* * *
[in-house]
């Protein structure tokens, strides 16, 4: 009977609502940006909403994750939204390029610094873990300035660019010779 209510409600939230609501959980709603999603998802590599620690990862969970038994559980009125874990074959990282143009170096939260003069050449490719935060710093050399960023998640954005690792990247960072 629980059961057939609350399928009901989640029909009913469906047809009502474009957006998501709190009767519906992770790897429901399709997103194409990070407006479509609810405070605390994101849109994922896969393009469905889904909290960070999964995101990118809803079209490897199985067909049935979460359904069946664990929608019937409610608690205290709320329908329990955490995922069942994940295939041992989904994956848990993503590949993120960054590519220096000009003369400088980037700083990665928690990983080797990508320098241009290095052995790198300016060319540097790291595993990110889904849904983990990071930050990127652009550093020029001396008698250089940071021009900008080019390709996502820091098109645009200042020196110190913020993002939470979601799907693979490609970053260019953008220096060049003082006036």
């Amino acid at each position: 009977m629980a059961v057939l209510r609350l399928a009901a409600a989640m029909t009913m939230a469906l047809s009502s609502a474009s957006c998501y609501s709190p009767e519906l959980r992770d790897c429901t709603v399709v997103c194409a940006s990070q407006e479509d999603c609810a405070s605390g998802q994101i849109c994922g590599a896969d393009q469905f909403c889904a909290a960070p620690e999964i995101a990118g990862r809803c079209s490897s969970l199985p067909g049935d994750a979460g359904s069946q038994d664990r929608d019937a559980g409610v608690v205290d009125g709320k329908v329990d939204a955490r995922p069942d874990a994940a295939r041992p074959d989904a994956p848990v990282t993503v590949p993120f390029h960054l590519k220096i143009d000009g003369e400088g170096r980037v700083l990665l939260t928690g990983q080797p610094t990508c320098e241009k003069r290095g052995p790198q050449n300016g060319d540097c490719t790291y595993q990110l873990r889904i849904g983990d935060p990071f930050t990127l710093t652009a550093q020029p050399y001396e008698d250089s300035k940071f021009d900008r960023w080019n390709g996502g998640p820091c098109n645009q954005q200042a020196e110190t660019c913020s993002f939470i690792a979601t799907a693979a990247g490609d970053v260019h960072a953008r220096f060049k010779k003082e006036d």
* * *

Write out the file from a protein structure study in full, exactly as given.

[in-house]
């Protein structure tokens, strides 16, 4: 009977609502940006909403994750939204390029610094873990300035660019010779 209510409600939230609501959980709603999603998802590599620690990862969970038994559980009125874990074959990282143009170096939260003069050449490719935060710093050399960023998640954005690792990247960072 629980059961057939609350399928009901989640029909009913469906047809009502474009957006998501709190009767519906992770790897429901399709997103194409990070407006479509609810405070605390994101849109994922896969393009469905889904909290960070999964995101990118809803079209490897199985067909049935979460359904069946664990929608019937409610608690205290709320329908329990955490995922069942994940295939041992989904994956848990993503590949993120960054590519220096000009003369400088980037700083990665928690990983080797990508320098241009290095052995790198300016060319540097790291595993990110889904849904983990990071930050990127652009550093020029001396008698250089940071021009900008080019390709996502820091098109645009200042020196110190913020993002939470979601799907693979490609970053260019953008220096060049003082006036």
């Amino acid at each position: 009977m629980a059961v057939l209510r609350l399928a009901a409600a989640m029909t009913m939230a469906l047809s009502s609502a474009s957006c998501y609501s709190p009767e519906l959980r992770d790897c429901t709603v399709v997103c194409a940006s990070q407006e479509d999603c609810a405070s605390g998802q994101i849109c994922g590599a896969d393009q469905f909403c889904a909290a960070p620690e999964i995101a990118g990862r809803c079209s490897s969970l199985p067909g049935d994750a979460g359904s069946q038994d664990r929608d019937a559980g409610v608690v205290d009125g709320k329908v329990d939204a955490r995922p069942d874990a994940a295939r041992p074959d989904a994956p848990v990282t993503v590949p993120f390029h960054l590519k220096i143009d000009g003369e400088g170096r980037v700083l990665l939260t928690g990983q080797p610094t990508c320098e241009k003069r290095g052995p790198q050449n300016g060319d540097c490719t790291y595993q990110l873990r889904i849904g983990d935060p990071f930050t990127l710093t652009a550093q020029p050399y001396e008698d250089s300035k940071f021009d900008r960023w080019n390709g996502g998640p820091c098109n645009q954005q200042a020196e110190t660019c913020s993002f939470i690792a979601t799907a693979a990247g490609d970053v260019h960072a953008r220096f060049k010779k003082e006036d």